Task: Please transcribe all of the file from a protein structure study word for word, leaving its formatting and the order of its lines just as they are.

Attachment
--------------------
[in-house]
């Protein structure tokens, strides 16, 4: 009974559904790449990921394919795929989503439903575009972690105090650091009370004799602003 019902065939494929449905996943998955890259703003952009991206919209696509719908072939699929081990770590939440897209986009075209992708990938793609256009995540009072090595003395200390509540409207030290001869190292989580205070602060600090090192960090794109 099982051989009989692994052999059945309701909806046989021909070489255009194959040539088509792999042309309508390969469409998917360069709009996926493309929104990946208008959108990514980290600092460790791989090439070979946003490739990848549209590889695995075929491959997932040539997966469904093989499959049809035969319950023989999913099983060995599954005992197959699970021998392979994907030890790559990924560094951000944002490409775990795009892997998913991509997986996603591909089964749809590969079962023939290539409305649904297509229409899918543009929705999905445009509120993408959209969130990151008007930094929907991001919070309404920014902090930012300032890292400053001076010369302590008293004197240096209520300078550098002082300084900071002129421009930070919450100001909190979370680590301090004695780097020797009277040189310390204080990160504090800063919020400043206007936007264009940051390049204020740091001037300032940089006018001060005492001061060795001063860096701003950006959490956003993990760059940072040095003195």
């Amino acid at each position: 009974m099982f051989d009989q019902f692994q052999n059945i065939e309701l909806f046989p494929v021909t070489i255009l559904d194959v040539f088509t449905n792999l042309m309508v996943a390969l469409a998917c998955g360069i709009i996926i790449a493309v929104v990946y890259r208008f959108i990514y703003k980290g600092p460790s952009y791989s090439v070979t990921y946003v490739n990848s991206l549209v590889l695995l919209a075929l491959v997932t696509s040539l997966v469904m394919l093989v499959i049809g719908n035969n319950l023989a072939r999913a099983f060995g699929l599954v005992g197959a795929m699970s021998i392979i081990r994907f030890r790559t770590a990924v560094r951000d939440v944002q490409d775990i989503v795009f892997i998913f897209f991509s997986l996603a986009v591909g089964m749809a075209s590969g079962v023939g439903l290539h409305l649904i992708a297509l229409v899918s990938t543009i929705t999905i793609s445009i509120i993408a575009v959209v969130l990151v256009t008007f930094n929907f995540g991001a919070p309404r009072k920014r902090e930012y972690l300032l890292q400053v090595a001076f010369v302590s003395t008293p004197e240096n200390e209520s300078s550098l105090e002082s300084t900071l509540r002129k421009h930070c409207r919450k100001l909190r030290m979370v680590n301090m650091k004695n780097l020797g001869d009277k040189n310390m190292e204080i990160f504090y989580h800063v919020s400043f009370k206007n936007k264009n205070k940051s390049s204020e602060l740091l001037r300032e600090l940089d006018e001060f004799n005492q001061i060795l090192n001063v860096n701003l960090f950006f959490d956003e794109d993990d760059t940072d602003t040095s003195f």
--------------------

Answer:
[in-house]
């Protein structure tokens, strides 16, 4: 009974559904790449990921394919795929989503439903575009972690105090650091009370004799602003 019902065939494929449905996943998955890259703003952009991206919209696509719908072939699929081990770590939440897209986009075209992708990938793609256009995540009072090595003395200390509540409207030290001869190292989580205070602060600090090192960090794109 099982051989009989692994052999059945309701909806046989021909070489255009194959040539088509792999042309309508390969469409998917360069709009996926493309929104990946208008959108990514980290600092460790791989090439070979946003490739990848549209590889695995075929491959997932040539997966469904093989499959049809035969319950023989999913099983060995599954005992197959699970021998392979994907030890790559990924560094951000944002490409775990795009892997998913991509997986996603591909089964749809590969079962023939290539409305649904297509229409899918543009929705999905445009509120993408959209969130990151008007930094929907991001919070309404920014902090930012300032890292400053001076010369302590008293004197240096209520300078550098002082300084900071002129421009930070919450100001909190979370680590301090004695780097020797009277040189310390204080990160504090800063919020400043206007936007264009940051390049204020740091001037300032940089006018001060005492001061060795001063860096701003950006959490956003993990760059940072040095003195």
């Amino acid at each position: 009974m099982f051989d009989q019902f692994q052999n059945i065939e309701l909806f046989p494929v021909t070489i255009l559904d194959v040539f088509t449905n792999l042309m309508v996943a390969l469409a998917c998955g360069i709009i996926i790449a493309v929104v990946y890259r208008f959108i990514y703003k980290g600092p460790s952009y791989s090439v070979t990921y946003v490739n990848s991206l549209v590889l695995l919209a075929l491959v997932t696509s040539l997966v469904m394919l093989v499959i049809g719908n035969n319950l023989a072939r999913a099983f060995g699929l599954v005992g197959a795929m699970s021998i392979i081990r994907f030890r790559t770590a990924v560094r951000d939440v944002q490409d775990i989503v795009f892997i998913f897209f991509s997986l996603a986009v591909g089964m749809a075209s590969g079962v023939g439903l290539h409305l649904i992708a297509l229409v899918s990938t543009i929705t999905i793609s445009i509120i993408a575009v959209v969130l990151v256009t008007f930094n929907f995540g991001a919070p309404r009072k920014r902090e930012y972690l300032l890292q400053v090595a001076f010369v302590s003395t008293p004197e240096n200390e209520s300078s550098l105090e002082s300084t900071l509540r002129k421009h930070c409207r919450k100001l909190r030290m979370v680590n301090m650091k004695n780097l020797g001869d009277k040189n310390m190292e204080i990160f504090y989580h800063v919020s400043f009370k206007n936007k264009n205070k940051s390049s204020e602060l740091l001037r300032e600090l940089d006018e001060f004799n005492q001061i060795l090192n001063v860096n701003l960090f950006f959490d956003e794109d993990d760059t940072d602003t040095s003195f």